With the recent news about ScreenConnect used in data breaches, I had the opportunity to examine some of the network traffic. This was traffic that was originally in OTHER, but as you know, that just means it's an opportunity to learn about some new aspect of our networks.
Initially, this traffic was over TCP dest port 443, however it was not SSL traffic. A custom parser was written to identify this traffic and register the service type as 7310. I did not find a document that explained how the application used this custom protocol, so I built this parser with some educated guesswork.
We start with an 18 byte long token and match on it within the first 10 bytes of the payload. If we see that, we are in the right traffic. Next, I moved forward 1 byte and then extracted the next 64 bytes of payload. I checked the first byte using the "payload:uint8(1,1)" method looking for either a "4" or a "6". In researching this traffic, it appeared that different versions of ScreenConnect would have one of those values. That value was important as it led me to determine where the hostname (or IP address) started and it's terminator.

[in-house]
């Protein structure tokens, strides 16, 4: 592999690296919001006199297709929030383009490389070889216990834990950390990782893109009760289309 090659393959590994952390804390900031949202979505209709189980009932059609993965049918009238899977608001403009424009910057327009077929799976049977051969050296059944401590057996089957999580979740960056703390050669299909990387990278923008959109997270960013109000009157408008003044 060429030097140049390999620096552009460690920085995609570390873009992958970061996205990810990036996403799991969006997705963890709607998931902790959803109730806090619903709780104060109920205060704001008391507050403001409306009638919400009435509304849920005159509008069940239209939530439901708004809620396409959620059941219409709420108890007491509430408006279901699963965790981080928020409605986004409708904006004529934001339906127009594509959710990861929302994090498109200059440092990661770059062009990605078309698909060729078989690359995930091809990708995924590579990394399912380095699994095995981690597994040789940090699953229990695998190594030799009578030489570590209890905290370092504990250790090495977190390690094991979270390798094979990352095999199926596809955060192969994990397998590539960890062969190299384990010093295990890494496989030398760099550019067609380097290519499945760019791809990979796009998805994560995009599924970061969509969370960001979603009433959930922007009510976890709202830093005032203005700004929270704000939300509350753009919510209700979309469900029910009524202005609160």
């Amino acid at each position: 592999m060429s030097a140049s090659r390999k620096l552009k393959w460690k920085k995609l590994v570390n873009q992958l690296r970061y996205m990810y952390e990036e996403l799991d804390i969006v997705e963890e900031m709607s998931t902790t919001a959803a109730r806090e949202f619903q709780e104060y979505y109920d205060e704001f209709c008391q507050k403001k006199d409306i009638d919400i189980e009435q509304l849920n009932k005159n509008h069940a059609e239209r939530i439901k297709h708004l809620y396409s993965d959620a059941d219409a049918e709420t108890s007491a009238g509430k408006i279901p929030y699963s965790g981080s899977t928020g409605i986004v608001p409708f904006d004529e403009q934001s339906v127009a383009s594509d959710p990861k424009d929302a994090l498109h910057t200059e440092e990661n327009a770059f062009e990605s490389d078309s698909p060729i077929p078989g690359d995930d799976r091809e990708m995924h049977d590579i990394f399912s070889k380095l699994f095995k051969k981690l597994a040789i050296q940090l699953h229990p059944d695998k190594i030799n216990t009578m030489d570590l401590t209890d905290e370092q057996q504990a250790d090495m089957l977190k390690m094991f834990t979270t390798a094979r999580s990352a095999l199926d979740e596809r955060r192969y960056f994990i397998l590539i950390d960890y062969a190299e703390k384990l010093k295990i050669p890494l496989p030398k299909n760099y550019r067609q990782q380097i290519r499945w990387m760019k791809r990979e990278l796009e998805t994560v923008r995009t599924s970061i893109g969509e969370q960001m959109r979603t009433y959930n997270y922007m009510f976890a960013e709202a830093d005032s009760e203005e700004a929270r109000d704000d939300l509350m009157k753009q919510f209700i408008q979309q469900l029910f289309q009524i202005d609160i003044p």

If the value was "4", then my hostname started 7 bytes away. If the value was "6", the hostname started 9 bytes away. It also helped me identify the terminator. If the initial value was "4" my terminator appeared to be "0x01". If the initial value was "6" then the terminator appeared to be "0x02".
Now that I was able to identify the start and end positions, I could extract the hostname. However, it could be either an IP address or a fully qualified domain name. This is where I referenced an outside function in the 'nwll' file called "determineHostType". This way, if the extracted value was an IP address, it would be placed in 'alias.ip' and if it was a hostname, it would go in 'alias.host'.
Attached is the parser and PCAP. This parser was submitted to LIVE, however I wanted you to have it while that process is underway.
Good luck and happy hunting.